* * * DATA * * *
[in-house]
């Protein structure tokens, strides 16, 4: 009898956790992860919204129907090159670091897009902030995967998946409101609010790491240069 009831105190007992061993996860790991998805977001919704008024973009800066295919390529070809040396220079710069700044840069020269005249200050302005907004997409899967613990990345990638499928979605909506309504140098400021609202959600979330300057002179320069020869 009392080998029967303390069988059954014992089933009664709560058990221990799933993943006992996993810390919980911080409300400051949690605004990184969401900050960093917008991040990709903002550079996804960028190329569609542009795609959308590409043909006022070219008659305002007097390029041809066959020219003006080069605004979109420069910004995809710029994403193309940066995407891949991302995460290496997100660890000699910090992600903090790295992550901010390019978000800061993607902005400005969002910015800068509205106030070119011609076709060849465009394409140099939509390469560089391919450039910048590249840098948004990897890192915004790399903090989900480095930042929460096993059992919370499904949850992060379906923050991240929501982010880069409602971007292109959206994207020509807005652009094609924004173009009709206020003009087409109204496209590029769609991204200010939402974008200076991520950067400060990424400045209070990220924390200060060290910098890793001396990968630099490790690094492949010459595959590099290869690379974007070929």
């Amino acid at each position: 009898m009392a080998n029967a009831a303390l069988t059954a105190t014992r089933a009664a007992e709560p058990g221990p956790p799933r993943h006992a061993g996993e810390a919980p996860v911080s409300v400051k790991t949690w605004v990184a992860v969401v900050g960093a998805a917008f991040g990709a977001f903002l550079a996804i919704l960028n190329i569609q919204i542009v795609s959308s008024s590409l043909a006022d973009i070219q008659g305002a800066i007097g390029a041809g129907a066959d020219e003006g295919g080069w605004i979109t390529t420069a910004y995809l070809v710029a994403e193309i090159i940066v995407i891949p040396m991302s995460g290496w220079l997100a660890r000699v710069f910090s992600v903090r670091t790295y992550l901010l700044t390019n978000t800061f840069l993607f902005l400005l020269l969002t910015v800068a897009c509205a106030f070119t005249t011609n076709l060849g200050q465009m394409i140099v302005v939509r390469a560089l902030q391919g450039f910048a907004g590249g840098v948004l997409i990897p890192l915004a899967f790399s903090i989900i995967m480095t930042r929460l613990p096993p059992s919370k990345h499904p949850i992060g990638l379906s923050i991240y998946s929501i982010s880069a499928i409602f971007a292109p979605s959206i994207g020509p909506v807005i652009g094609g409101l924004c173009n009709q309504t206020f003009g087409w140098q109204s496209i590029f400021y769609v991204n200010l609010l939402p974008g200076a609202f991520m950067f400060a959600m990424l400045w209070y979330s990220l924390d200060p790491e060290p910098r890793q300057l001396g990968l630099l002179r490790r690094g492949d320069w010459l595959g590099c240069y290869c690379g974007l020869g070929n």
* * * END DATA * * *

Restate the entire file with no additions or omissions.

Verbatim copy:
[in-house]
């Protein structure tokens, strides 16, 4: 009898956790992860919204129907090159670091897009902030995967998946409101609010790491240069 009831105190007992061993996860790991998805977001919704008024973009800066295919390529070809040396220079710069700044840069020269005249200050302005907004997409899967613990990345990638499928979605909506309504140098400021609202959600979330300057002179320069020869 009392080998029967303390069988059954014992089933009664709560058990221990799933993943006992996993810390919980911080409300400051949690605004990184969401900050960093917008991040990709903002550079996804960028190329569609542009795609959308590409043909006022070219008659305002007097390029041809066959020219003006080069605004979109420069910004995809710029994403193309940066995407891949991302995460290496997100660890000699910090992600903090790295992550901010390019978000800061993607902005400005969002910015800068509205106030070119011609076709060849465009394409140099939509390469560089391919450039910048590249840098948004990897890192915004790399903090989900480095930042929460096993059992919370499904949850992060379906923050991240929501982010880069409602971007292109959206994207020509807005652009094609924004173009009709206020003009087409109204496209590029769609991204200010939402974008200076991520950067400060990424400045209070990220924390200060060290910098890793001396990968630099490790690094492949010459595959590099290869690379974007070929």
């Amino acid at each position: 009898m009392a080998n029967a009831a303390l069988t059954a105190t014992r089933a009664a007992e709560p058990g221990p956790p799933r993943h006992a061993g996993e810390a919980p996860v911080s409300v400051k790991t949690w605004v990184a992860v969401v900050g960093a998805a917008f991040g990709a977001f903002l550079a996804i919704l960028n190329i569609q919204i542009v795609s959308s008024s590409l043909a006022d973009i070219q008659g305002a800066i007097g390029a041809g129907a066959d020219e003006g295919g080069w605004i979109t390529t420069a910004y995809l070809v710029a994403e193309i090159i940066v995407i891949p040396m991302s995460g290496w220079l997100a660890r000699v710069f910090s992600v903090r670091t790295y992550l901010l700044t390019n978000t800061f840069l993607f902005l400005l020269l969002t910015v800068a897009c509205a106030f070119t005249t011609n076709l060849g200050q465009m394409i140099v302005v939509r390469a560089l902030q391919g450039f910048a907004g590249g840098v948004l997409i990897p890192l915004a899967f790399s903090i989900i995967m480095t930042r929460l613990p096993p059992s919370k990345h499904p949850i992060g990638l379906s923050i991240y998946s929501i982010s880069a499928i409602f971007a292109p979605s959206i994207g020509p909506v807005i652009g094609g409101l924004c173009n009709q309504t206020f003009g087409w140098q109204s496209i590029f400021y769609v991204n200010l609010l939402p974008g200076a609202f991520m950067f400060a959600m990424l400045w209070y979330s990220l924390d200060p790491e060290p910098r890793q300057l001396g990968l630099l002179r490790r690094g492949d320069w010459l595959g590099c240069y290869c690379g974007l020869g070929n």